About the Artist
Venezuelan painter Pedro Sandoval was born in 1966. His artistic career started at the age of six when he won a “Young Master of the World” award from Osaka, Japan. Trained at the Cristobal Rojas School, he continued with instruction from master artists including Jesús Soto, Oswaldo Vigas, and Carlos Cruz-Diez.
His artistic style has incorporated both realism and abstraction. He is most closely associated with abstract neo-expressionism. Neo-expressionists portray recognizable objects in a rough, brutish manner, using vivid colors and highly textural brushwork frequently in a large-scale format. In the early 2000s, Sandoval moved to Madrid. His work can be found at the Guggenheim Museum, the White House, the Vatican Museums, and the Caracas Museum of Contemporary Art.
To use critical analysis to describe the characteristics of the painting Dia de Domingo (Sunday Day) by Pedro Sandoval.
I Can Statement
I can use critical analysis to describe the characteristics of the painting Dia de Domingo (Sunday Day) by Pedro Sandoval.
Critical analysis, critique, still life, realistic, abstract
- Define and discuss critical analysis.
- Introduce or review the vocabulary.
- Discuss still-life painting. A still life is a painting featuring an arrangement of inanimate, everyday objects, whether natural objects (flowers, food, wine, etc.) or manufactured items (books, bottles, crockery, etc.).
- Inform the students that the artist was born in Venezuela.
- Elicit information about Venezuela from the class (location, climate, capital, language).
- Discuss and explain the concepts of realistic and abstract art.
- Is the painting more realistic or more abstract?
- Ask the class to explain why an artist would paint a still life.
- Why do you suppose the artist chose these particular objects?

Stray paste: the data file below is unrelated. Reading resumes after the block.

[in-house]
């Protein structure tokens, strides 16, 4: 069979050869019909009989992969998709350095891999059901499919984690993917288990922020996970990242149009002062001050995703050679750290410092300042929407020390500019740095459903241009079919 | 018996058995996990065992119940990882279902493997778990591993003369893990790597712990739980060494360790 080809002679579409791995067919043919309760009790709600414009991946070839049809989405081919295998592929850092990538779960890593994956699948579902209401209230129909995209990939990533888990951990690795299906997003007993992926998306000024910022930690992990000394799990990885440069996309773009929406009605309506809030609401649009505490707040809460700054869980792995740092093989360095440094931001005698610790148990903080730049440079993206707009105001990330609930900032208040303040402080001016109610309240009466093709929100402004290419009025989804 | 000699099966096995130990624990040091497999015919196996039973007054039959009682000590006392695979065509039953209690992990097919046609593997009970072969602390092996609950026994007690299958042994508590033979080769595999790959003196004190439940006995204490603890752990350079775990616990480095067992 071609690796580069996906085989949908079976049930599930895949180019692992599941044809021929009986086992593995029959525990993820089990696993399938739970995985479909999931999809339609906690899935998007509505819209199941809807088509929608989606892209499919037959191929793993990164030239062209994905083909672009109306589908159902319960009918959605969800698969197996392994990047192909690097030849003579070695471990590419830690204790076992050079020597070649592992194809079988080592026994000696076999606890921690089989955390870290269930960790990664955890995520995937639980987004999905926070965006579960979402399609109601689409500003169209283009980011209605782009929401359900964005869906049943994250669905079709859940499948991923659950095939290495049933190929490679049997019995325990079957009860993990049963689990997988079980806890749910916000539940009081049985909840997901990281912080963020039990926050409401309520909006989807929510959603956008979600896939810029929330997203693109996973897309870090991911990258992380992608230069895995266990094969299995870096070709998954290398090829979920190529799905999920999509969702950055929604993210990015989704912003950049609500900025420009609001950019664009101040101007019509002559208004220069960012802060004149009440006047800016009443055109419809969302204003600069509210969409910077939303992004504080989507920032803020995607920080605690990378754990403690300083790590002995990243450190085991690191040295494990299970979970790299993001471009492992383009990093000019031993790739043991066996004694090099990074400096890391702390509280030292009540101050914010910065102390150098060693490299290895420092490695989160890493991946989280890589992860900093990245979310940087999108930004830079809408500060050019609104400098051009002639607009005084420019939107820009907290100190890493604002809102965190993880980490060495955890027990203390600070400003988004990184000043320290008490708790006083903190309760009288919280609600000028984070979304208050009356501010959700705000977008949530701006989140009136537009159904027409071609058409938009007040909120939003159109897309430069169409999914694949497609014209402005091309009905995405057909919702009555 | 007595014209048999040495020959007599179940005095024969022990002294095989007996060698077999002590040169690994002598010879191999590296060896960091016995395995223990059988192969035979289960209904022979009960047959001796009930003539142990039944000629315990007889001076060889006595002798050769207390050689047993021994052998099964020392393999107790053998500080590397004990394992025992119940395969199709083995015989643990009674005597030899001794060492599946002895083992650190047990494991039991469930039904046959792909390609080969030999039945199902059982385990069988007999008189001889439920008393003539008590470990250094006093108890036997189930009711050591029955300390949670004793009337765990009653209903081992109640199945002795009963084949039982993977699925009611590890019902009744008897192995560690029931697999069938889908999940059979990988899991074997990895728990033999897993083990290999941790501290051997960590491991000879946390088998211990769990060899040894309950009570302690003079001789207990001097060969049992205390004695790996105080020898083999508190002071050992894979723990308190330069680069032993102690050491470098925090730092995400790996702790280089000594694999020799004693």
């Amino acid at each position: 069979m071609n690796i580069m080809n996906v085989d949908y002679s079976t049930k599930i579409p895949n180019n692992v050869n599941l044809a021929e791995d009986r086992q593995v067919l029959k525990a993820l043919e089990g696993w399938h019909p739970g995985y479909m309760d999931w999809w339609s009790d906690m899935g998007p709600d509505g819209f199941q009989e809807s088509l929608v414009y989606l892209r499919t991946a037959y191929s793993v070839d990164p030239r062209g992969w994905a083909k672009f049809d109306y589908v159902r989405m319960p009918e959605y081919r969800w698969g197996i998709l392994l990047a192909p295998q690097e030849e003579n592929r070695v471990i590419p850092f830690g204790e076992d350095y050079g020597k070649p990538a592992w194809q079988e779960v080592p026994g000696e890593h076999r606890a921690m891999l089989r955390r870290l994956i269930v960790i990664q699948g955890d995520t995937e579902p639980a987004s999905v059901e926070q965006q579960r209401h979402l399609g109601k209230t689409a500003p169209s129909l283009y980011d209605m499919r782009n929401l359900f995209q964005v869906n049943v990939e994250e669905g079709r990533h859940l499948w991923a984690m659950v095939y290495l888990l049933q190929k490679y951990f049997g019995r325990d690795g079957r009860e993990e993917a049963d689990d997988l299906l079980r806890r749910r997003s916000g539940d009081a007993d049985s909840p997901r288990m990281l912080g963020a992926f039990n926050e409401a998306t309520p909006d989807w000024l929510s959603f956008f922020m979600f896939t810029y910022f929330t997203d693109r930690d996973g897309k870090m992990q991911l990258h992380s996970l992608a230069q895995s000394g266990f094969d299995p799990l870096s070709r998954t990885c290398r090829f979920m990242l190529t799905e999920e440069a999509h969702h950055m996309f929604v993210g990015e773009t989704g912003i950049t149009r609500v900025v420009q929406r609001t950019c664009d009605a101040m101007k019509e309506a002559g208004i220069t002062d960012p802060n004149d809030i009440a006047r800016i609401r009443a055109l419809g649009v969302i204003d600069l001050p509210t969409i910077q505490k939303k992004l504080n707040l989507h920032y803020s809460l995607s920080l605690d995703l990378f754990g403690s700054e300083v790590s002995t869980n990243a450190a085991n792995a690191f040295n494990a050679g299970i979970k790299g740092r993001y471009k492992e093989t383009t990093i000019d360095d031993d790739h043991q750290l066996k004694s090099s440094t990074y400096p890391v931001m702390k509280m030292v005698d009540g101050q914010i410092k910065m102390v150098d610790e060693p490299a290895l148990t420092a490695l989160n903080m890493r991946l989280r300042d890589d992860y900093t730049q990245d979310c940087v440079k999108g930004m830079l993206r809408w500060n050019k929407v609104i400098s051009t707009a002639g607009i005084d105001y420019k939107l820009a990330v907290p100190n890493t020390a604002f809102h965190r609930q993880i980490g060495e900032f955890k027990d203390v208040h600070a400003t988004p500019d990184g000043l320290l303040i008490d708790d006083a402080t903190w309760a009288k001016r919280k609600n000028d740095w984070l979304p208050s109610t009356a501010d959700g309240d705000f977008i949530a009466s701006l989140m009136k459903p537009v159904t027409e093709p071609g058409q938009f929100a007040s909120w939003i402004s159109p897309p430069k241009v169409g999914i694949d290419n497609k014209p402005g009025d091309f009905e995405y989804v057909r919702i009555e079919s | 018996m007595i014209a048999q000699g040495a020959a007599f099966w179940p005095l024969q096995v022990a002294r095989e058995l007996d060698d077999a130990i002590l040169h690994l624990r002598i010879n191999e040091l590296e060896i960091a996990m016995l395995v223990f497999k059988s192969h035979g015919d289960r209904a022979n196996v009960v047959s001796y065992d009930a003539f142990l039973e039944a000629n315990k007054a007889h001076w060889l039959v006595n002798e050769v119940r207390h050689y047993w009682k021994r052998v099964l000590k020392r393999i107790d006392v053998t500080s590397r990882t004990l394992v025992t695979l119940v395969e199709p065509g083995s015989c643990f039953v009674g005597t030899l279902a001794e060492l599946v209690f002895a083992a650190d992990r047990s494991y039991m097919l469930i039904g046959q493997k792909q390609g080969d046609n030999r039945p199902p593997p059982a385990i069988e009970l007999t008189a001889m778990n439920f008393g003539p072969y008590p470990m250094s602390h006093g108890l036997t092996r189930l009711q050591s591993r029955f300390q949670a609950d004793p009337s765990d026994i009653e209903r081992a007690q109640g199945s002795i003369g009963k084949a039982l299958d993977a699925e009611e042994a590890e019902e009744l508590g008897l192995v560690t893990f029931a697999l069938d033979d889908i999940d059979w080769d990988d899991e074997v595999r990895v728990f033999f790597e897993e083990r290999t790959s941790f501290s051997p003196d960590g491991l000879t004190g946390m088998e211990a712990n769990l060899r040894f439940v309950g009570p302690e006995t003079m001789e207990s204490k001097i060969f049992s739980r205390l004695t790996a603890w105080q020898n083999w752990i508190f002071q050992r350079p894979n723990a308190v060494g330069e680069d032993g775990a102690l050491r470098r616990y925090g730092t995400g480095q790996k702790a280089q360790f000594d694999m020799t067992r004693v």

- Have the group describe the colors (bright, dull, warm, or cool).
- Do the colors affect your mood in any way (cheerful, calm, or not at all)?
- Describe the mood the still life evokes in you (none, cheery, sad).
- What kind of mood do you suppose the artist was in when he created this still life?
- Discuss the artwork in terms of lines (straight, curvy, or diagonal).
- Have the students describe the shapes (ovals, rectangles, cylinders).
- Draw out ideas for a still life arrangement that would reflect the personality of the class.
Elicit critiques (I liked or disliked the still life because …); record the responses.
Make a list of items you would use in a still life that tells something about your family.
Florida Visual Arts Standards Grades K-5
- Vocabulary: VA.1.C.3.1 / VA.2.C.3.1 / VA.3.C.3.1 / VA.4.C.3.1 / VA.1.S.1.4/ VA.2.S.1.4 / VA.3.S.1.4 / VA.4.S.1.4 / VA.5.S.1.4
- Interpret and Reflect: VA.K.C.1 .2 / VA.1.C.1.2 / VA.2.C.1.2 / VA.3.C.1.2 / VA.4.C.1.2 / VA.5.C.1.2
- Artist’s intent: VA.5.C.3.2
- Critique art: VA.3.C.3.3 / VA.4.C.3.3 / VA.5.C.3.3
- Identify shapes: MAFS.K.G.1.2 / MAFS.4.G.1.2 / MAFS.5.G.2.4
Florida Visual Arts Standards Grades 6-8
- Vocabulary: VA.68.C.3.1
- Interpret and Reflect: VA.68.C.1.2
- Artist’s intent: VA.68.S.1.5
- Describe art from selected cultures: VA.68.H.1.1
- Critique art: VA.68.C.3.3
Florida Visual Arts Standards Grades 9-12
- Interpret and Reflect: VA.912.C.1
- Vocabulary: VA.912.C.3.1
- Describe art from selected cultures: VA.912.H.1
- Critique art: VA.912.C.3